Gubernatorial race tightens

Kate Brown still leads, but Oregon’s gubernatorial race is closer than expected.

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UPDATE 2:30 pm:  Len Bergstein, a longtime political consultant, is skeptical of poll results indicating a tighter race between Brown and Pierce.

“This is a bad year for pollsters,” said Bergstein, owner of Northwest Strategies. “They are having the worst year in political history.”

Pollsters were convinced Hillary Clinton would wallop Bernie Sanders, he said.  “Look how wrong they were. Anybody should look at polling with extreme skepticism.”

That said, polls like iCitizen’s are great news for Pierce, said Bergstein.

“If he is able to get people to take a second look at a race that most think is very tough territory for him to make up — if he’s even close to right, then it’s a message to get out.” 

Bergstin ticked off a list of reasons pollsters have gotten hammered this year:

It used to be enough to do random digit dialing, he said. “If you went through phone book and got a random sample, it was probably going to be pretty close to where votors are.”

Not so today. Cell phones have made it tougher to reach people, and voters are more cynical, cautious and downright untruthful when they answer polls.   “At one point it was a novel thing to be asked your opinion about a race,” Bergstein said. “People have stopped being candid.”

The people who respond to polls may not reflect the people who show up on election day. 


Yesterday’s gubernatorial poll caught my eye. According to the poll by iCitizen, a nonpartisan public involvement organization, Republican contender Bud Pierce is gaining ground on Kate Brown. Brown is 7 points ahead of Pierce, leading the race 42% to 35%, with 23% undecided.

“At this stage, it’s a competitive contest,” says Mark Keida, director of research and polling for iCitizen told the Portland Tribune.

It wasn’t supposed to be that way.

In an interview with Oregon Business last year, Brown’s campaign consultant Carol Butler had this to say about her client’s competition:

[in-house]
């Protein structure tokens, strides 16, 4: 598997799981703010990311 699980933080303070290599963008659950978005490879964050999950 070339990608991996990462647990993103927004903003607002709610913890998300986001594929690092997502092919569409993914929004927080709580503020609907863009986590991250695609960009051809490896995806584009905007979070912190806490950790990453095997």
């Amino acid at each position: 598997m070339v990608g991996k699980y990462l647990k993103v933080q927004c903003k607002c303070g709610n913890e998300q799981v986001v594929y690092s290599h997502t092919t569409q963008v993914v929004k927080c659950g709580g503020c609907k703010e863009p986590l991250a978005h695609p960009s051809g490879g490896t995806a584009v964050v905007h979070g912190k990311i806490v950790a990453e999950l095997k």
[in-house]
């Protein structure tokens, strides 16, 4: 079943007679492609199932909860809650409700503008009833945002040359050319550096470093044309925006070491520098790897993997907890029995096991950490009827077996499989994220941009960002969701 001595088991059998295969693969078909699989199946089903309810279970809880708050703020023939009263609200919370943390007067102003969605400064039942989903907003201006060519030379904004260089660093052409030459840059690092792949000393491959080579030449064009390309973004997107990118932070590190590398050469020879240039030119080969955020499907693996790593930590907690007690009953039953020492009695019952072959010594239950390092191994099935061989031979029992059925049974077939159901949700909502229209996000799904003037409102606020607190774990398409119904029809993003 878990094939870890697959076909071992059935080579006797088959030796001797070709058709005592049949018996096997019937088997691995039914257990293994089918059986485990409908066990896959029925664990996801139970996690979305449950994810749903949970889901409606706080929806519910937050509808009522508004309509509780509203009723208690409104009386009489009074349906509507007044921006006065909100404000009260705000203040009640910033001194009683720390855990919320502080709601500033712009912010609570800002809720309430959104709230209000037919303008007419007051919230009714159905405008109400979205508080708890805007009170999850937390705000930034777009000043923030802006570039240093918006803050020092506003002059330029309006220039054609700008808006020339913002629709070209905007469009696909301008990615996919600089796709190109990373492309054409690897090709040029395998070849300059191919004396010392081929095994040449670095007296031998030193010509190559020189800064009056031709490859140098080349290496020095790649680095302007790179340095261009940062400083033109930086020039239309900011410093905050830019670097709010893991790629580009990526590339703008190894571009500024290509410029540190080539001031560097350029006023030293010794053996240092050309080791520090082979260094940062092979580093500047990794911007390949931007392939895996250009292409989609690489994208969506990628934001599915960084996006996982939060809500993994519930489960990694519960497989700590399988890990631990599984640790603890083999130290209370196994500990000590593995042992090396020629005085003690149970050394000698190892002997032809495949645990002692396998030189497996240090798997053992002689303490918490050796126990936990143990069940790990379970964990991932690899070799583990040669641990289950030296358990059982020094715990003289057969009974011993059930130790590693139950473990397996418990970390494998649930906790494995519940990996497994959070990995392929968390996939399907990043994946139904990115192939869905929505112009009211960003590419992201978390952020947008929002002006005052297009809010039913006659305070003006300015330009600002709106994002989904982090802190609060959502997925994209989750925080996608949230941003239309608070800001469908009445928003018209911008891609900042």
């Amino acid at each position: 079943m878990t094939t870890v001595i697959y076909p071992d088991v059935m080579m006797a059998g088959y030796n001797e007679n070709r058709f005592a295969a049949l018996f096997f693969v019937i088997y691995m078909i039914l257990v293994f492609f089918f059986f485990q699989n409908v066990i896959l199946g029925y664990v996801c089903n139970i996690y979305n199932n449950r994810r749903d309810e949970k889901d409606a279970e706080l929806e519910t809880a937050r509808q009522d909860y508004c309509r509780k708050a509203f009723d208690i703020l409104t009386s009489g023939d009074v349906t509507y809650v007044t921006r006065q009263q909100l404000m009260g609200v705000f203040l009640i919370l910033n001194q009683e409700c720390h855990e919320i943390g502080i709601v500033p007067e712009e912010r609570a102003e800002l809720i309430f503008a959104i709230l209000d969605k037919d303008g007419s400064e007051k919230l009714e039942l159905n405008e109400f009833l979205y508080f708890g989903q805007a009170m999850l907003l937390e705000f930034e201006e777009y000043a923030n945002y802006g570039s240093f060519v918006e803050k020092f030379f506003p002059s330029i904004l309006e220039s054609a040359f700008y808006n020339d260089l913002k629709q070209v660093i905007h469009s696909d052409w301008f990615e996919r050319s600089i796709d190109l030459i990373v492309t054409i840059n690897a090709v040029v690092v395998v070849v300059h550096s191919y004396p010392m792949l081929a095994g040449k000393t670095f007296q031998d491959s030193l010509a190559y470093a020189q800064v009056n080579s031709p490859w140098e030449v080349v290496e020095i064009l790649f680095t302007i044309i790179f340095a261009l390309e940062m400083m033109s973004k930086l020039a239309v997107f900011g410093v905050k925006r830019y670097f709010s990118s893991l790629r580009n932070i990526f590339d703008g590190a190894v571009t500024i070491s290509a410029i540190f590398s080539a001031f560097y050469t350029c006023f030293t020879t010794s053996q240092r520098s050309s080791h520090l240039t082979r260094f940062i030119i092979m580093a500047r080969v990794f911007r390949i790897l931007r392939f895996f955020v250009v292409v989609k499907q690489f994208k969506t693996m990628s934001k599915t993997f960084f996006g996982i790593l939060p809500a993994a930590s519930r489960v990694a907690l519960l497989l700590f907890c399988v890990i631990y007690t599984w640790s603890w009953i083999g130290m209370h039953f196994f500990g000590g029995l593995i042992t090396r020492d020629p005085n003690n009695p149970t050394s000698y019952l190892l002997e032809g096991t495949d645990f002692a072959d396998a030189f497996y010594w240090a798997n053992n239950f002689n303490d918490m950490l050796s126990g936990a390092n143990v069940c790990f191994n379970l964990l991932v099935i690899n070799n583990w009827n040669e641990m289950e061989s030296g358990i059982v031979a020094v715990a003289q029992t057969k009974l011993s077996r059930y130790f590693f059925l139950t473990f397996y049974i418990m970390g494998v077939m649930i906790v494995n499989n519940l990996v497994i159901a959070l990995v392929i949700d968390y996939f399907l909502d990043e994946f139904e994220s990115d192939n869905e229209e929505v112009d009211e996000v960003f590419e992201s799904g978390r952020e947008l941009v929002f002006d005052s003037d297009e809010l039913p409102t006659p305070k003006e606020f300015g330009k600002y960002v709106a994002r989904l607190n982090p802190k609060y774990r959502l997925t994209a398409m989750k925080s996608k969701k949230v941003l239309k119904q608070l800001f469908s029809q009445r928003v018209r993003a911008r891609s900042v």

“With all due respect to [Republican challenger] Dr. Bud Pierce, the governor hasn’t drawn an opponent at this point.”

Butler, who is currently on sabbatical in North Carolina, declined to comment on the iCitizen poll.

Liz Accola Meunier, communications director for Brown’s reelection campaign, said in an email: “Governor Brown is focused on doing her job as governor right now. She’s looking forward to debating her Republican opponent this fall and sharing with voters her vision for moving Oregon forward.”

Menueir pointed to a more positive poll of registered voters  conducted in June for Democrats by a Democratic polling firm.  Fifty-five percent of participants approved of Brown’s work thus far as governor; 21% — said they strongly approved. The remaining 34% said they “somewhat approve” of Brown’s track record.

Oregon is an unshakeably blue state. And Bud Pierce is unshakeably conservative. But once you get past the demographics — and the governor’s likeability factor — the iCitizen poll results aren’t so surprising.

Thrust unceremoniously into office, Kate Brown has yet to articulate a clear vision for the governorship and a plan for “moving Oregon forward.” She has faced criticism recently for not taking a stand on two key policy and process issues —  IP28 and the gubernatorial debates.

Next week, we will publish an interview with outgoing Energy Trust leader Margie Harris. Asked if Governor Brown was a leader on energy issues, Harris paused before delivering a curt response.

“I think Kate Brown has related values that support sustainability,” Harris said. “She cares deeply about carbon reduction.  I’ll leave it there.”

Meunier did not respond to a question about the Trump factor’s influence on the gubernatorial election.